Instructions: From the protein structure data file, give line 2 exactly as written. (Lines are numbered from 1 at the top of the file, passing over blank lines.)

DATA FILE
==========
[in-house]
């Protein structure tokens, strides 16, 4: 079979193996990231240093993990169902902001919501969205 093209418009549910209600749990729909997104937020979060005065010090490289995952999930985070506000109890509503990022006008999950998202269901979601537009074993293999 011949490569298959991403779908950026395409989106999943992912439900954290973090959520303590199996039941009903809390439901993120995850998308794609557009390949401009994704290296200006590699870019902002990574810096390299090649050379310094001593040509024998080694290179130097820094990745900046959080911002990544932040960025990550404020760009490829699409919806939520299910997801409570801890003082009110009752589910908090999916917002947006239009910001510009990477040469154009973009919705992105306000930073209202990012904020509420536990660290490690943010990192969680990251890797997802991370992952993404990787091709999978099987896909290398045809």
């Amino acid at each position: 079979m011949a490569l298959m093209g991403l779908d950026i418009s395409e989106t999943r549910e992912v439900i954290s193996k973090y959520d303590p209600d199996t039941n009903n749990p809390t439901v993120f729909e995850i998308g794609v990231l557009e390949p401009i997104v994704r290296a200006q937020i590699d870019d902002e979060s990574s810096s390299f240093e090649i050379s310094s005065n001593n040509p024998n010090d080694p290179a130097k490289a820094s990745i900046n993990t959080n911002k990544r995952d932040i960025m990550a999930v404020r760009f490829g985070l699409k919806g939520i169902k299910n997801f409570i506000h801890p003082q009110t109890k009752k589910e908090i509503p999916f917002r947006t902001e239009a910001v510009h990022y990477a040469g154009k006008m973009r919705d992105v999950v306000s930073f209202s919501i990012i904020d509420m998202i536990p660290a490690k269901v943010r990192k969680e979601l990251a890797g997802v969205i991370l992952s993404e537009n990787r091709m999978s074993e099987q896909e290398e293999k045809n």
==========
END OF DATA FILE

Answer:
């Protein structure tokens, strides 16, 4: 079979193996990231240093993990169902902001919501969205 093209418009549910209600749990729909997104937020979060005065010090490289995952999930985070506000109890509503990022006008999950998202269901979601537009074993293999 011949490569298959991403779908950026395409989106999943992912439900954290973090959520303590199996039941009903809390439901993120995850998308794609557009390949401009994704290296200006590699870019902002990574810096390299090649050379310094001593040509024998080694290179130097820094990745900046959080911002990544932040960025990550404020760009490829699409919806939520299910997801409570801890003082009110009752589910908090999916917002947006239009910001510009990477040469154009973009919705992105306000930073209202990012904020509420536990660290490690943010990192969680990251890797997802991370992952993404990787091709999978099987896909290398045809």